Everybody makes mistakes. However, some mistakes are costlier than others, especially in a dealership. Let’s talk about the top 7 mistakes that service advisors make based on feedback from warranty administrators and manufacturers over the last 30 years.

 

1) POOR CUSTOMER CONCERN WRITE-UP

Remember that all customer write-ups need to be from symptom-based questions that you can use to explain the customer's concern such as when, how often, and where to clarify to the technician how to duplicate the concern.  Here are some poor examples we have received over the years.

  1. Cell light is on and vehicle shakes.

    Take a second here and talk about how clarifying questions could communicate to get a better concern.  Is it shaking at idle, shaking at take off, or is this advisor talking about steering wheel shaking? So a better write-up after the client is questioned would be: “Customer states that the vehicle is stumbling and shaking on acceleration from a stop and the check engine light comes on.”

  2. Customer is hearing a howling noise on the highway

    Where?  What speed?  Front? Rear? Right?  Left?  A better write-up would be, “Customer states they hear a howling noise in the driver side rear area at 50 to 60 mph”


2) NOT READING THE VEHICLE INQUIRY BEFORE THE CUSTOMER LEAVES THE SERVICE COUNTER

We have several vehicles a day that leave with recalls not completed. This shifts the liability to your dealership if a failure occurs. This is extra revenue you didn’t make. Now we have a customer that has to return and miss work again.

The number one reject warranty administrators have is “ no vehicle coverage for repair.”  That is because you did not check delivery dates on the drive.

You can set the customer's expectation of who is going to pay for the repair before they leave your desk.  This allows them to wrap their mind around having to pay for the repair if the coverage is expired.

3) GUESSING AT MILEAGE OR WRITING INCORRECT MILEAGE ON THE RO

This sounds incredibly stupid to you veterans out there but we have at least 20 of these we deal with daily.  Here is one that we got in an audit recently, which made everyone at the table get red in the face.

The advisor had a pre-write sheet with 36,860 miles that he wrote on the sheet.  Then when he opened the RO he put 35,860 miles in the computer. The warranty expired at 36,000 on this vehicle. The manufacturer called it fraud and then went to work digging to find everything they could.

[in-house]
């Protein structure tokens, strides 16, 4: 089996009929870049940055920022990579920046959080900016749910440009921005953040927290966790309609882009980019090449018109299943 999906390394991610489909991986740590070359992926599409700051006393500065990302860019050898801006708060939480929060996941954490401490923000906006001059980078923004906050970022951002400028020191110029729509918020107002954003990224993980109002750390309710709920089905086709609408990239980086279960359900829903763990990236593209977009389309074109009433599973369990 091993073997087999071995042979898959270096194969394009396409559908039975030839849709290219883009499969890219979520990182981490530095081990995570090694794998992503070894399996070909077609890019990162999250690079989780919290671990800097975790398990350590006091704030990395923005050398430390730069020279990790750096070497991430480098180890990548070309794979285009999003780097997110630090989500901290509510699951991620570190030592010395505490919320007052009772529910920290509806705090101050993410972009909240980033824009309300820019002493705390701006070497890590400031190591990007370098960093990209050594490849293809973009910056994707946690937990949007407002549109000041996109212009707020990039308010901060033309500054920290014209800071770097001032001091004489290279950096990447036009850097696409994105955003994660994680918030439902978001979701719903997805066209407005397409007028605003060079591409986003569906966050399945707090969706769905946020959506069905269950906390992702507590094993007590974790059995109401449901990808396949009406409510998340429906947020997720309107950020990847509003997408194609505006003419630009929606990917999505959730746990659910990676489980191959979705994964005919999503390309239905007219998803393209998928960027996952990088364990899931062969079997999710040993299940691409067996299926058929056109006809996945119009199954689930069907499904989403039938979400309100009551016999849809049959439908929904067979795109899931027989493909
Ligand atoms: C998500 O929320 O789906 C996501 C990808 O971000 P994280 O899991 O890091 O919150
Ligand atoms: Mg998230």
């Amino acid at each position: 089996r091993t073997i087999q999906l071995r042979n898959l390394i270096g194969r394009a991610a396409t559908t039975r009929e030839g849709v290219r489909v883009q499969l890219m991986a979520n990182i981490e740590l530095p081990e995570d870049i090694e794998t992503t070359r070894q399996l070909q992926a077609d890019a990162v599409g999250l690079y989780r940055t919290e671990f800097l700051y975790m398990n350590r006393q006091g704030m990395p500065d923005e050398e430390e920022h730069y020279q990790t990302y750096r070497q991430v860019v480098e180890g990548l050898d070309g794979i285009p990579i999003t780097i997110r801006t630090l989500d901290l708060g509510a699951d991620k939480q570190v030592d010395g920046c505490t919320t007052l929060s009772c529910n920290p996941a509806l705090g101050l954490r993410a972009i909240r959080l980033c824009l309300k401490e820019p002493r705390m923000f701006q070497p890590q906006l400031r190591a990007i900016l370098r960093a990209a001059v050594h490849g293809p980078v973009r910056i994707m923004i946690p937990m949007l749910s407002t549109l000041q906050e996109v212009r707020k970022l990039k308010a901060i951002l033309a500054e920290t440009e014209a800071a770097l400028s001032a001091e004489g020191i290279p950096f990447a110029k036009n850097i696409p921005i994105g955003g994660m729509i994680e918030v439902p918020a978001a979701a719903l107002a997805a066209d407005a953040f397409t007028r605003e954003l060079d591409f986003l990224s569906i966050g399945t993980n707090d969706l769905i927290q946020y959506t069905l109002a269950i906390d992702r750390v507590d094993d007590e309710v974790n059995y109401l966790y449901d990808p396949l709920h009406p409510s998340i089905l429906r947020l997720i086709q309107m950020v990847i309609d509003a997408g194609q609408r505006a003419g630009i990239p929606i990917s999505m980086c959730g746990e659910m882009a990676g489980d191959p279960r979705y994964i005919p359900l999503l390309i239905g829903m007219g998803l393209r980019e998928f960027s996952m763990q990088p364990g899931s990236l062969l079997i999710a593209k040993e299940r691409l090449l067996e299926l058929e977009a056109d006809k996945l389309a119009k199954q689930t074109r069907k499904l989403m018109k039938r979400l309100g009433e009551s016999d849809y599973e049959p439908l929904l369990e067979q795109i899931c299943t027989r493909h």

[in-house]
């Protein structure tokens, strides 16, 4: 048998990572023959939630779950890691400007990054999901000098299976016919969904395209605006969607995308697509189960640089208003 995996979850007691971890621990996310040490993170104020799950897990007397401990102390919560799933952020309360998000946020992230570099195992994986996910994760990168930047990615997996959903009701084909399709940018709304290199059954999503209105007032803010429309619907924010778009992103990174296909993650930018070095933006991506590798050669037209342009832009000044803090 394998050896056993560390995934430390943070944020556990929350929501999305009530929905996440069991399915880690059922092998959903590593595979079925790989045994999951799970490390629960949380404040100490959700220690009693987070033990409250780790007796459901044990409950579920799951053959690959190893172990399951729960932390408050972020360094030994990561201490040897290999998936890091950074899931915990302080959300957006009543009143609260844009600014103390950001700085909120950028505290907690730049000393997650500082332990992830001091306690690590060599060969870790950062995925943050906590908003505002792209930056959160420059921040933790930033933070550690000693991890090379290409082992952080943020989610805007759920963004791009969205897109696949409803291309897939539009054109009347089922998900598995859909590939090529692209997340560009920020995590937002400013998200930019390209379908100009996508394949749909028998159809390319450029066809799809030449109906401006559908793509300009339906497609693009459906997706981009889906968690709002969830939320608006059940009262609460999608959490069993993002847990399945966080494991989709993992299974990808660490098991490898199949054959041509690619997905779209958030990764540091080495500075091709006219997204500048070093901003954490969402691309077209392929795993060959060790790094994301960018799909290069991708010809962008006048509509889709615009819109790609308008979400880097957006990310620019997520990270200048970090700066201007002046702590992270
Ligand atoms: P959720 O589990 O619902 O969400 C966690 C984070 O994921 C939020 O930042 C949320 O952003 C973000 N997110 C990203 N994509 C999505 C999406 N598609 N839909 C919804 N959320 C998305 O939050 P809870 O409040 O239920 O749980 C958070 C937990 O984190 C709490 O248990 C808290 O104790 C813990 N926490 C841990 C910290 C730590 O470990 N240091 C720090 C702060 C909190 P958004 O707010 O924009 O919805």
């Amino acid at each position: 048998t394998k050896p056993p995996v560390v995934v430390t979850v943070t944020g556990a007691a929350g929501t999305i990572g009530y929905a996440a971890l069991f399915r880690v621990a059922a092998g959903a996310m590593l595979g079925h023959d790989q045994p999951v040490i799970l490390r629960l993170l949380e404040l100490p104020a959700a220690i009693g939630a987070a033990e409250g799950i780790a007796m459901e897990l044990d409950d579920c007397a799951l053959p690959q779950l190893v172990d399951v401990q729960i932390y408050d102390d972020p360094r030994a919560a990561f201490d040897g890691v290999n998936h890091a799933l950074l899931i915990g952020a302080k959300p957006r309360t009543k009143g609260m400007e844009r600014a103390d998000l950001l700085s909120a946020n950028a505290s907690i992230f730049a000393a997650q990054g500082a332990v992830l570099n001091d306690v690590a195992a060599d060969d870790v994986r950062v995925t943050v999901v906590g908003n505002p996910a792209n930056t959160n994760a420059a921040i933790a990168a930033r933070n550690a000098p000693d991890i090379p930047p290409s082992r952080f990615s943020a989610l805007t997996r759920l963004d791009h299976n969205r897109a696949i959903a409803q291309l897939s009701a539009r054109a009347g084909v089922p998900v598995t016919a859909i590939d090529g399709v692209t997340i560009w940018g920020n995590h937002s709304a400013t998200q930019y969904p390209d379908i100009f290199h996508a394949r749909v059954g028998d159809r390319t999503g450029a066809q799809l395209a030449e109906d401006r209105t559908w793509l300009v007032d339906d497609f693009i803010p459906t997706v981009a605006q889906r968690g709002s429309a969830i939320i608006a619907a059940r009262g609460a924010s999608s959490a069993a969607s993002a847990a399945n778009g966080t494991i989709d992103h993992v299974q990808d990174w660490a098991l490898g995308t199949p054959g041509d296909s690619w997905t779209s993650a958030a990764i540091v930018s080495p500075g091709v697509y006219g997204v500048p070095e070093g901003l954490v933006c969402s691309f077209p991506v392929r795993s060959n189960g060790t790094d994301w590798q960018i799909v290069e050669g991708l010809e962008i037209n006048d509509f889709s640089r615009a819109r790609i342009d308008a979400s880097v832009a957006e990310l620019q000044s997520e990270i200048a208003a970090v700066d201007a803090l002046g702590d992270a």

Even mileage is always a dead giveaway.  RO’s that have 15,000 or 3,000 or anything ending in 00 are usually mileage that was guessed at on the drive.  These are a target for auditors. Another issue we see is mileage progression errors when the mileage is less than previous claims.  Always check history and get any discrepancies handled with service manager prior to the repair.


4) REPEAT REPAIRS DUE TO ADVISOR NOT CHECKING HISTORY AND GETTING SERVICE MANAGEMENT INVOLVED

Repeat repairs affect your CSI.  They have a negative impact on your trend reports and they should always have service management involvement up front prior to dispatching.


5) YOU DID NOT ATTEMPT TO VERIFY THE CUSTOMER'S CONCERN OR YOU WERE UNABLE TO VERIFY THE CUSTOMER'S CONCERN

This would be items such as LR window inoperative or radio display blank. This may just be operator error that you can simply give customers instructions on how to operate.


6) NOT EXPLAINING TO THE CUSTOMER ALL WORK COMPLETED ON THEIR VEHICLE

Customers want to know what was wrong and what you did to fix it even if it is covered under warranty. This affects the CSI and the manufacturer's survey. However, be careful when explaining that you do not use language that infers the manufacturer has product problems.

We have heard advisors say things like “Oh all of these F-150’s have that problem”  or “These C classes have huge vibration issues”.  This makes the customer “on guard” to see if there are any other “issues” with their vehicle.


7) REALLY POOR COMMUNICATIONS IN THE WRITE-UP THAT WOULD INDICATE COVERAGE INTENDED.

First, is the part covered under warranty?  If not-

  1. Put in the write-up what coverage you checked to be sure that the repair is submitted the same coverage as you checked (That is if you checked- if not shame on you).

    i. So if covered CPO- Extended- or other coverage please note that in your story so no one has to go behind you and guess at how you want the repair covered.

  2. If you are writing a service part repair – please note the previous RO, date, and miles in the comment section.

    i. Also be sure that you check to make sure it was the same part number on each repair. If not – then this will not be a service part warranty.

    ii. Remember that additional parts may not be covered. ( check your manufacturer's policy).


If your dealership needs an extra push when it comes to compliance be sure to ask about our AWN Academy warranty certification course for Advisors. Or we can always come out to your store and do some face-to-face training.

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